(Remember that it doesn't matter what order we multiply things in; because to multiply we will just multiply straight across, so for two units to cancel we don't need them to be right next to each other  we only need one of them to be somewhere in the top of a fraction and the other to be somewhere in the bottom.)
We can convert this h to the unit min, which we want, because we know that 1 h = 60 min. So we can use the fraction:
, which is equal to one, and which has h in the top, to cancel out the h in the bottom.
So this yields:
_____
= ×××Now we need to cancel out all units that appear in both the top and the bottom of the equation:
_____
= ××× = ××× = ××× Now we need to cancel as much as possible by dividing the top and bottom of the fractions by any factors they have in common:
We can divide both 10 and 60 by 10. So, dividing these numbers, which we can do because one is on the bottom of the fractions and one is on the top, yields:
_____
= ××× = ×××
(Notice that if we want to use the drop factor method, all we have done here is to calculate the drop factor 6. So if we wanted to use the drop factor method we could have simply skipped this step and gone directly to:
_____ = ×÷ 6)
We can divide both 6 and 1000 by 2. So, dividing these numbers, which we can do because one is on the bottom of the fractions and one is on the top, yields:
_____
= ××× = ××× We can divide both 16 and 500 by 4. So, dividing these numbers, which we can do because one is on the bottom of the fractions and one is on the top, yields:
_____
= ××× = ××× We can divide both 4 and 2 by 2. So, dividing these numbers, which we can do because one is on the bottom of the fractions and one is on the top, yields:
_____
= ××× = ××× Now we have nothing left to simplify, so we multiply across the top and multiply across the bottom to get:
_____
= ××× = Dividing the top by the bottom and then rounding to the nearest whole drop yields:
= 20.833333333333 = 21 So the correct flow rate is 21
. Example:
The order is for 500 mL of 1/2NS to infuse over 2 h. Set calibration is 15 gtt/mL.
What flow rate will we need to set on a manual IV in order to correctly give this dosage over the specified time?
We want our answer to be in
, because all the problems in this chapter involve a manual IV setup, so the speed must be in gtt/min, because the way we measure the flow rate on a manual IV is to count the number of drops which fall in the drip chamber per minute.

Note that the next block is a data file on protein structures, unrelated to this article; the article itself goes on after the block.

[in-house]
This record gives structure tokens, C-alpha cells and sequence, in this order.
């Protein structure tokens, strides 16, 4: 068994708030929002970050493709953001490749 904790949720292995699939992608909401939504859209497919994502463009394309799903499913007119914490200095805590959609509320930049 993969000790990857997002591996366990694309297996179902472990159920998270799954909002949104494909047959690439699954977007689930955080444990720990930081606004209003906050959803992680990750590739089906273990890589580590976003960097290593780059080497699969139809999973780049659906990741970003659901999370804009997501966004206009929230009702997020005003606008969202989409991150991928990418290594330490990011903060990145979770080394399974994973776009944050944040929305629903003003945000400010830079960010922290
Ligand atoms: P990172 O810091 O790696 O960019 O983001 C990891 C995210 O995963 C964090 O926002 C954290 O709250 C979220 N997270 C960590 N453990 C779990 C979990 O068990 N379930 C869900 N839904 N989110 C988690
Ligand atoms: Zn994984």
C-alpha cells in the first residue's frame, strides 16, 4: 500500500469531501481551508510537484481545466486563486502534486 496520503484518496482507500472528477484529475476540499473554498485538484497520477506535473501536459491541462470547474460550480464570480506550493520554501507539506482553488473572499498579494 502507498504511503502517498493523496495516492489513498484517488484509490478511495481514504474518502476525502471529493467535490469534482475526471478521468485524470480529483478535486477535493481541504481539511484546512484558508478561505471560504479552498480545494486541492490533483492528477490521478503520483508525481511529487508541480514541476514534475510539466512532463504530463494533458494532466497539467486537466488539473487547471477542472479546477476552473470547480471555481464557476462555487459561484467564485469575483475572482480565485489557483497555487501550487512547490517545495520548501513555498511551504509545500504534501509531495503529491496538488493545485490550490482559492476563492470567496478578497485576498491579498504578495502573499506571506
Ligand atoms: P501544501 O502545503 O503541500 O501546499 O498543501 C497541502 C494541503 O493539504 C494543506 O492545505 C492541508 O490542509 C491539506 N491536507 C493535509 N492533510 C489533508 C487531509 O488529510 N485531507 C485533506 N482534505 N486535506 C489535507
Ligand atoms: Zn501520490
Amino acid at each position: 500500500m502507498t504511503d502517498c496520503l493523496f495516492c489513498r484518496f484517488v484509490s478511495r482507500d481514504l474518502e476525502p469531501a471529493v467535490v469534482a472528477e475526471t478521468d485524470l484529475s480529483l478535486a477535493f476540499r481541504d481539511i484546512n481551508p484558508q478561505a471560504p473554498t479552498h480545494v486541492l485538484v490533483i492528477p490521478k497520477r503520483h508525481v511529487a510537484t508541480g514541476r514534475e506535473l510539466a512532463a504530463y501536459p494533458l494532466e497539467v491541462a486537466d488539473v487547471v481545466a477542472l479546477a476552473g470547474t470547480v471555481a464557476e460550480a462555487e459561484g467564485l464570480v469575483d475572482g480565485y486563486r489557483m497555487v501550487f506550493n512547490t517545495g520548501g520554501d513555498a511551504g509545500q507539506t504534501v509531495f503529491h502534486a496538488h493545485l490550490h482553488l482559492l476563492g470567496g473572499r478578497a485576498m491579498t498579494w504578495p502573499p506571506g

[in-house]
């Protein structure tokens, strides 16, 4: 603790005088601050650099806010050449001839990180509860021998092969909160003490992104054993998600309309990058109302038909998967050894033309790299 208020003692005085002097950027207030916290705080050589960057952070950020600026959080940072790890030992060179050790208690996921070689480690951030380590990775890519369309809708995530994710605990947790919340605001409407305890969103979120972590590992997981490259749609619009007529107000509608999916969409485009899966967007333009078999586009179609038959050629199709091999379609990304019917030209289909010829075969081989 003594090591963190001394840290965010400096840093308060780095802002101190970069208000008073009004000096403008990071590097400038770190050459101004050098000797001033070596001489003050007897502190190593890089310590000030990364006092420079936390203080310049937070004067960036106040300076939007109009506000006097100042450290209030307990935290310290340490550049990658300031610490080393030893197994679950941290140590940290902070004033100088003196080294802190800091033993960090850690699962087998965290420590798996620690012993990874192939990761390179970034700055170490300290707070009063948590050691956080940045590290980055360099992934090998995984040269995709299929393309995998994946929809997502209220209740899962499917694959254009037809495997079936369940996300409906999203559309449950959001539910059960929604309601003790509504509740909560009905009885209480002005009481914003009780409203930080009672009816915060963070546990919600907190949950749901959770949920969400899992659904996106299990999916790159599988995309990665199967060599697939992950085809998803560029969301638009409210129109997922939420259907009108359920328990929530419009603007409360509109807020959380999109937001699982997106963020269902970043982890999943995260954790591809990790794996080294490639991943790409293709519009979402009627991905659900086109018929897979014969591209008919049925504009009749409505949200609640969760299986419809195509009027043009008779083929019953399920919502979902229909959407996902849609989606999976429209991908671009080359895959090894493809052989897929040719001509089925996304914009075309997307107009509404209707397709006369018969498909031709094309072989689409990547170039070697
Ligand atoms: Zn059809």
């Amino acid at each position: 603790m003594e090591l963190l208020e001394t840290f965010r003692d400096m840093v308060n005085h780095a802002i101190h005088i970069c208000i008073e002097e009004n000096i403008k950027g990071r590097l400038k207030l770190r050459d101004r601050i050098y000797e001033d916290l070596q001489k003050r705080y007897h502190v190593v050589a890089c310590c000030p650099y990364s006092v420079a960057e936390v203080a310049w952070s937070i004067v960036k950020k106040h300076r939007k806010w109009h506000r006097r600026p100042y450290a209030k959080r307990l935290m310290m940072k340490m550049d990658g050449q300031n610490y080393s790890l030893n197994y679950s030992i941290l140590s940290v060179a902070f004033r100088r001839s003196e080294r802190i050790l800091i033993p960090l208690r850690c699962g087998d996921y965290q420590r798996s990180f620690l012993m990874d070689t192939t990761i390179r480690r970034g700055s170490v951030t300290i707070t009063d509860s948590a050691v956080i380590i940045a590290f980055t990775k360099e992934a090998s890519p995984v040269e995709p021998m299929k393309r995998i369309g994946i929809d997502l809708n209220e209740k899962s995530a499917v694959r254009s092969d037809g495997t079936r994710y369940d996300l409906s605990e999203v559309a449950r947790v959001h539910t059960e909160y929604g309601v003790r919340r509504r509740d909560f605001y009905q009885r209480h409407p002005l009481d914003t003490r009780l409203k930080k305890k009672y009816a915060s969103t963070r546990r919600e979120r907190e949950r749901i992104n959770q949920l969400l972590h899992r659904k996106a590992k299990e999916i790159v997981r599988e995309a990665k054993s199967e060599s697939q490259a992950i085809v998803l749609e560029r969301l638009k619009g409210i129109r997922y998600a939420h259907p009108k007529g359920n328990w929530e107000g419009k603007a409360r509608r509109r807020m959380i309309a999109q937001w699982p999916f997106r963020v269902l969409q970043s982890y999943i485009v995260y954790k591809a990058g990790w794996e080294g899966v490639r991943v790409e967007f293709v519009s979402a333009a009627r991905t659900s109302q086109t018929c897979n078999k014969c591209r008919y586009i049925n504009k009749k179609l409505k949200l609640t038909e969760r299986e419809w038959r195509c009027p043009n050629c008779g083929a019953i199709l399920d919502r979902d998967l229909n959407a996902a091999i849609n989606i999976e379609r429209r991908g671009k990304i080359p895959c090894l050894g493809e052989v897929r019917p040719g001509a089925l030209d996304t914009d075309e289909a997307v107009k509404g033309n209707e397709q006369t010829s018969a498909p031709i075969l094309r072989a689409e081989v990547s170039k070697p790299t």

_____
=
Now since we are looking for a rate, which is volume over time, we need to find something to put on the right side of the equation that will be a rate which expresses volume over time. Well, since we know that we must infuse 500 mL over 2 h, we can put this total volume over total time to get a rate expressed in volume over time.
_____
= Now, since we want to cancel out the mL at the top right of our equation, we need to multiply by a fraction which is equal to one and also has mL in the bottom, to cancel out the mL which appears in the top of the right of our equation.
Because we know from the calibration of our tubing which is given in the problem that 15 gtt = 1 mL, we can use the fraction
, because this fraction is equal to one and has mL in the bottom, which we will need to cancel out the mL in the top of our fraction in the right side of the equation. So our equation becomes:
_____
= ×Now we notice that we want our answer to be in gtt/min, but the only units of time we can see in the bottom of our fractions on the right side of the equation is in h. So we need to multiply by a fraction which is equal to one and has h in the top so that we can cancel out the h in the bottom of the fraction on the right side of the equation.
(Remember that it doesn't matter what order we multiply things in; because to multiply we will just multiply straight across, so for two units to cancel we don't need them to be right next to each other  we only need one of them to be somewhere in the top of a fraction and the other to be somewhere in the bottom.)
We can convert this h to the unit min, which we want, because we know that 1 h = 60 min. So we can use the fraction:
, which is equal to one, and which has h in the top, to cancel out the h in the bottom.
So this yields:
_____
= ××Now we need to cancel out all units that appear in both the top and the bottom of the equation:
_____
= ×× = ×× = ×× Now we need to cancel as much as possible by dividing the top and bottom of the fractions by any factors they have in common:
We can divide both 15 and 60 by 15. So, dividing these numbers, which we can do because one is on the bottom of the fractions and one is on the top, yields:
_____
= ×× = ××
(Notice that if we want to use the drop factor method, all we have done here is to calculate the drop factor 4. So if we wanted to use the drop factor method we could have simply skipped this step and gone directly to:
_____ = ÷ 4 )
We can divide both 4 and 500 by 4. So, dividing these numbers, which we can do because one is on the bottom of the fractions and one is on the top, yields:
_____
= ×× = ×× Now we have nothing left to simplify, so we multiply across the top and multiply across the bottom to get:
_____
= Dividing the top by the bottom and then rounding to the nearest whole drop yields:
= 62.5 = 63 So the correct flow rate is 63
. Example:
The order is for 15 mL of an IV antibiotic to infuse over 7 min. You will use a microdrip set.
What flow rate will we need to set on a manual IV in order to correctly give this dosage over the specified time?